Latest News

Untreated hypertension: Leading cause of diseases in India

New Delhi [India], May 17 : Hypertension is ranked as the third biggest risk factor for heart disease in India.

As per World Health Organisation (WHO), it is directly responsible for 57% of all stroke deaths and 24% of all coronary heart disease deaths in the country.

As per the National Family Health Survey (NFHS), about 9% women and 14% men falling in the age bracket of 15-49 years, suffer from hypertension nationally.

"Hypertension can cause significant damage to women during pregnancy, regardless whether the patient is suffering from high blood pressure during the gestation period or has a history of chronic hypertension. Some of the common hypertension disorders related to pregnancy include gestational hypertension, preeclampsia, and eclampsia, which may lead to disastrous consequences, including risking the lives of the mother and child," said Dr. Ranjana Becon, Consultant - Obstetrics and Gynecology, Columbia Asia Hospital, Ghaziabad.

Moreover, the rising stress">stress levels in the life of youngsters is compounded with the problems in the change in their food habits with potato wafers, noodles and other such items being consumed regularly by them which have high sodium or salt content.

"One way to combat hypertension is to reduce salt intake and lower stress">stress levels in life. There should be free counseling centers set up by the government. There should also be special government clinics to give necessary medical help to such people. People should also go for regular health check-up" said Dr. Dharminder Nagar, MD- Paras Healthcare.

Hypertension is often called the "silent killer" and person with hypertension may not notice any symptoms. While undetected, hypertension can cause damage to the cardiovascular system and internal organs, such as the kidneys.

"A number of risk factors increase the chances of having hypertension. Firstly, it is the age. People aged over 60 years are at a greater risk of developing hypertension, as with age, blood pressure can increase steadily making the arteries stiffer and narrower due to plaque build-up. Obesity is another risk factor of hypertension. Regular consumption of large amounts of salt can increase a person's blood pressure, as does smoking tobacco," said Dr. Bharat Kukreti, Associate Director- Interventional Cardiology, Paras Hospitals Gurgaon.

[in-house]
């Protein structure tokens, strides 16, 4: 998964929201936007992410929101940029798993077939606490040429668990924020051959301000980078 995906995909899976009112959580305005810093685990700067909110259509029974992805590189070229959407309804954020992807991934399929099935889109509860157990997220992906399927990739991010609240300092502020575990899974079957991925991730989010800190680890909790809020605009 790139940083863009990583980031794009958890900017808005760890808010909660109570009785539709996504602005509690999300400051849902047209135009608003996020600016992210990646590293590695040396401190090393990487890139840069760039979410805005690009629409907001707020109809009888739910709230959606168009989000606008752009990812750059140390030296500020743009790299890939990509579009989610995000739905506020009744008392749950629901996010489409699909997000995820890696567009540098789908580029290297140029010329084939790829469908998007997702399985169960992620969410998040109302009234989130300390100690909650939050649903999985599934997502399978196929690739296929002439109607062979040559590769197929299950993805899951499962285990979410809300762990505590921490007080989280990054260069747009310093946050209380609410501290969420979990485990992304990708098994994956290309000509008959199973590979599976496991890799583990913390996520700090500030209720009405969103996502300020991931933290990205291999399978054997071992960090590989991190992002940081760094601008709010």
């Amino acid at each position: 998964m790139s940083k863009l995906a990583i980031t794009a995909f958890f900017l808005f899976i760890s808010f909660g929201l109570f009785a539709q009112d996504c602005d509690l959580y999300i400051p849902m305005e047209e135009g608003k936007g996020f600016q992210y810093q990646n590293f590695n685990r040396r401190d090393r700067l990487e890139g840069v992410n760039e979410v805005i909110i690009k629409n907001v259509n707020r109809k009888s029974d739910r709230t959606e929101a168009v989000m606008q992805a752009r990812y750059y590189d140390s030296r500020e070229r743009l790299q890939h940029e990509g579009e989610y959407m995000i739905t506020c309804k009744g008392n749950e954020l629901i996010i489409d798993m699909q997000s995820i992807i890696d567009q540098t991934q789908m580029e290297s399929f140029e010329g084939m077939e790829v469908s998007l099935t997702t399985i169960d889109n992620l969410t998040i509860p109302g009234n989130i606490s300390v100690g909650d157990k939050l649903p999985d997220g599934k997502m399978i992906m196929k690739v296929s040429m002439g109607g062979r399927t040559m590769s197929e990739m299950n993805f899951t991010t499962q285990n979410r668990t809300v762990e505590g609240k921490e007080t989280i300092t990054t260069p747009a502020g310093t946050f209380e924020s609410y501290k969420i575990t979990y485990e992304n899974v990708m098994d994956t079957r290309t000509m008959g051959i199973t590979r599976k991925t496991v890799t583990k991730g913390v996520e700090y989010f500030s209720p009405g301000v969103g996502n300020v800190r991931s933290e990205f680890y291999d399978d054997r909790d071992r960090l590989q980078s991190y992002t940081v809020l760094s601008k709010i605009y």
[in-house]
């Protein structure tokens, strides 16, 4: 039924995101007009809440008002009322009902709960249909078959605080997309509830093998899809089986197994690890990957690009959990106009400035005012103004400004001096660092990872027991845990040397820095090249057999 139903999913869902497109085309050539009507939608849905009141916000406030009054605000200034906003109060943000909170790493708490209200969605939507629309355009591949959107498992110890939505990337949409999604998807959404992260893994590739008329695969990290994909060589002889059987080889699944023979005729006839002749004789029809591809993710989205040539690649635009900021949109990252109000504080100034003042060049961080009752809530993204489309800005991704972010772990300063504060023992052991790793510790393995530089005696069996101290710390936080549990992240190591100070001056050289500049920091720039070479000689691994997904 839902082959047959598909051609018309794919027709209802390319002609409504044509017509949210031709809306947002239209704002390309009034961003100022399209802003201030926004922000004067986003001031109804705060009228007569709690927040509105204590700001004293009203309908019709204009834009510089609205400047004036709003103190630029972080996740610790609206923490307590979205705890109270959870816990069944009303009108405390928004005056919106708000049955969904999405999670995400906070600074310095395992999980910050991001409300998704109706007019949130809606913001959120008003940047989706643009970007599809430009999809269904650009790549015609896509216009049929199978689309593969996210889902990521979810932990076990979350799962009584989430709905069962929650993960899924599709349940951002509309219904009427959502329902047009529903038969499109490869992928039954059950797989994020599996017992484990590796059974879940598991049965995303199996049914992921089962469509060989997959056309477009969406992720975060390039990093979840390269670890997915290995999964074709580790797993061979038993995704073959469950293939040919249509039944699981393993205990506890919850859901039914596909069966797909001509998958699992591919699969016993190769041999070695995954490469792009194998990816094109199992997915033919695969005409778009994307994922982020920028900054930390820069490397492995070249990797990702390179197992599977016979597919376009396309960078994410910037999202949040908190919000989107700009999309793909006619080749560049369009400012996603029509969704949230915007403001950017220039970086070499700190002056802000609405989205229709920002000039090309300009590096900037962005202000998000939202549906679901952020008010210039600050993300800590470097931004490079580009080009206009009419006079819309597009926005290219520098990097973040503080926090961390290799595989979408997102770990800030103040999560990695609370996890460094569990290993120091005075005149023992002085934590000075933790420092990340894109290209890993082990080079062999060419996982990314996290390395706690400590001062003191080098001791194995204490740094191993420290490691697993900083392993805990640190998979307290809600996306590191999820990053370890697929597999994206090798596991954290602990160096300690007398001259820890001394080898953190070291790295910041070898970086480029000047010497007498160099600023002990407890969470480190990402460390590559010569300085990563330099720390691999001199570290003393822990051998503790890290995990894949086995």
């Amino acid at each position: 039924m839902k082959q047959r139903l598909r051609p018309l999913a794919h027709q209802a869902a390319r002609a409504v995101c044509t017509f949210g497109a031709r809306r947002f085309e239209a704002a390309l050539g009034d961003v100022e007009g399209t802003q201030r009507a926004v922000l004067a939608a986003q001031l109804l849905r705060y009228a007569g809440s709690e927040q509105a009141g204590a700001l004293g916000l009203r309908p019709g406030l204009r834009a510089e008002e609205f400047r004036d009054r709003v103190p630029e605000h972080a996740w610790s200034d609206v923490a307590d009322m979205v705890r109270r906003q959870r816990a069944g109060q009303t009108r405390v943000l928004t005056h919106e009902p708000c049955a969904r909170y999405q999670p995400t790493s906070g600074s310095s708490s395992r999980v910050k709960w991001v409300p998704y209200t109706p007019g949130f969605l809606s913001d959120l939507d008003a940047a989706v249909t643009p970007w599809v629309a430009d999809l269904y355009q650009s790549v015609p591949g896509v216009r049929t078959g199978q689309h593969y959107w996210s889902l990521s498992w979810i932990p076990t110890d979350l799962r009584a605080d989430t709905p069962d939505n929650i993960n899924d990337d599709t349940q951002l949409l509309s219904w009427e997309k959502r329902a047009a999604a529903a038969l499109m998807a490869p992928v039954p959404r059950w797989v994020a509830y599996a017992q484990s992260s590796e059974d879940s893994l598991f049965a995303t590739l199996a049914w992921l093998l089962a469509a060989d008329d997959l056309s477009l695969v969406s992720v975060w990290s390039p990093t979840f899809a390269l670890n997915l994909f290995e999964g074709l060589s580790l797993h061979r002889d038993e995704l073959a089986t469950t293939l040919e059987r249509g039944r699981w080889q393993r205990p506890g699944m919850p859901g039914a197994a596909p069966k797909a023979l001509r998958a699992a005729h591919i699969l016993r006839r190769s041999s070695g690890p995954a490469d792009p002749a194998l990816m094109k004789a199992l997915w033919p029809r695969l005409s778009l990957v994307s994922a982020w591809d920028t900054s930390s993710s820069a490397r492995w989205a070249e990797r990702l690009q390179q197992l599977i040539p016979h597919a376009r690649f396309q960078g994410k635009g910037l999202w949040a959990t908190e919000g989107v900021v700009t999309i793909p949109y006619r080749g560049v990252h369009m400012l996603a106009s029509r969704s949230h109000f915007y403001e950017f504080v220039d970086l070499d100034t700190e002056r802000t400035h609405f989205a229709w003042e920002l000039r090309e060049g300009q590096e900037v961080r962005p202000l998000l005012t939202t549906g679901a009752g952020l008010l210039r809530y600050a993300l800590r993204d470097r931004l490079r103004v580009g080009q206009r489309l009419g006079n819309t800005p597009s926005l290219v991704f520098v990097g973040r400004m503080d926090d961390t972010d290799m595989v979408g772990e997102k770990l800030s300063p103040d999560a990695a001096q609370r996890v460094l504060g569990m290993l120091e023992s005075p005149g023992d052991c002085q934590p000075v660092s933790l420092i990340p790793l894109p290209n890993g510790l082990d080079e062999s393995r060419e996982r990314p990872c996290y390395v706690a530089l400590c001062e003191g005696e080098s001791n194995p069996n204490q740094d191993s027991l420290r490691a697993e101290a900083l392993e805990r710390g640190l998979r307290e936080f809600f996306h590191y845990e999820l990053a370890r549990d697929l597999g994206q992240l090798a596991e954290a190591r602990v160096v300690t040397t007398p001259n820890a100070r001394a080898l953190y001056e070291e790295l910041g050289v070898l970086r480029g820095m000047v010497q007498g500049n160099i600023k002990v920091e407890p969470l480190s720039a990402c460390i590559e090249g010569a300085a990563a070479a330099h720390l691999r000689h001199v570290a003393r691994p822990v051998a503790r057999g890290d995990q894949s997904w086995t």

It is advisable to focus on the lifestyle risk factors of hypertension that you can change.
· Limit the amount of alcohol

Alcohol can be good for health if consumed in moderation. However, having it in excess can raise blood pressure by several points. It can also reduce the effectiveness of blood pressure medications.
· Quit smoking

Each cigarette you smoke increases your blood pressure for many minutes after you finish. Stopping smoking helps your blood pressure return to normal.
· Balanced diet

Eating more fruits and vegetables along with less fat is recommended for people who are at a risk of high blood pressure. Whole-grains, high-fiber foods, omega-3-rich fish, non-tropical vegetable oils like olive oil, skinless poultry, low-fat dairy products, etc should be included in the diet.
· Manage body weight

Hypertension is closely related to obesity and excess body weight. Weight reduction is crucial for overweight people and people with normal weight should make sure that do not add on any extra weight. Talk with your doctor about the best weight for you.
· Exercise regularly

Physical activity is extremely vital to prevent the chances of hypertension. The more exercise you indulge in, the better it is, but even a little bit can help control blood pressure. Moderate exercise for about 30 minutes three times a week is a good start.

· Reduce stress">stress

Chronic stress">stress may contribute to high blood pressure. Take some time out for daily meditation or relaxation activities and you can eliminate or reduce stress">stress to a great extent.

No comments:

Post a Comment

aruns MALAR TV english Designed by Copyright © 2014

Powered by Blogger.